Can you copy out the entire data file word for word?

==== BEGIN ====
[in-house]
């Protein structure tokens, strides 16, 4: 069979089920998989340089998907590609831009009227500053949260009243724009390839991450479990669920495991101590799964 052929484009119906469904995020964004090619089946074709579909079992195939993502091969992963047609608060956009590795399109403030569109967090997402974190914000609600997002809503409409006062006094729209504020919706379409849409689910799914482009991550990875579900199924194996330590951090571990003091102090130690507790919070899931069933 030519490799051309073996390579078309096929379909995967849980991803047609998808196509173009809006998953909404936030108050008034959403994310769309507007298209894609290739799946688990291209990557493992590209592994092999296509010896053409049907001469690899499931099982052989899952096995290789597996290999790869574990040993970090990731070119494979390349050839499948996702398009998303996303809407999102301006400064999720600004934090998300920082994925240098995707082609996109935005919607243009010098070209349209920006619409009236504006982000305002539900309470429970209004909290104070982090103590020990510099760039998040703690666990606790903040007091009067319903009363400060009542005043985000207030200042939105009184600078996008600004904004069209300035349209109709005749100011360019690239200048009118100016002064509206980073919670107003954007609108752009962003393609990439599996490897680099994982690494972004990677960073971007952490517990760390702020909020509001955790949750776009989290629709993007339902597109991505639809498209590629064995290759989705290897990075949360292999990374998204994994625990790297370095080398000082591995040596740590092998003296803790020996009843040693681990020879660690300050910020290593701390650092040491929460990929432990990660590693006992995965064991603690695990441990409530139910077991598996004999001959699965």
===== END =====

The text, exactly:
[in-house]
């Protein structure tokens, strides 16, 4: 069979089920998989340089998907590609831009009227500053949260009243724009390839991450479990669920495991101590799964 052929484009119906469904995020964004090619089946074709579909079992195939993502091969992963047609608060956009590795399109403030569109967090997402974190914000609600997002809503409409006062006094729209504020919706379409849409689910799914482009991550990875579900199924194996330590951090571990003091102090130690507790919070899931069933 030519490799051309073996390579078309096929379909995967849980991803047609998808196509173009809006998953909404936030108050008034959403994310769309507007298209894609290739799946688990291209990557493992590209592994092999296509010896053409049907001469690899499931099982052989899952096995290789597996290999790869574990040993970090990731070119494979390349050839499948996702398009998303996303809407999102301006400064999720600004934090998300920082994925240098995707082609996109935005919607243009010098070209349209920006619409009236504006982000305002539900309470429970209004909290104070982090103590020990510099760039998040703690666990606790903040007091009067319903009363400060009542005043985000207030200042939105009184600078996008600004904004069209300035349209109709005749100011360019690239200048009118100016002064509206980073919670107003954007609108752009962003393609990439599996490897680099994982690494972004990677960073971007952490517990760390702020909020509001955790949750776009989290629709993007339902597109991505639809498209590629064995290759989705290897990075949360292999990374998204994994625990790297370095080398000082591995040596740590092998003296803790020996009843040693681990020879660690300050910020290593701390650092040491929460990929432990990660590693006992995965064991603690695990441990409530139910077991598996004999001959699965």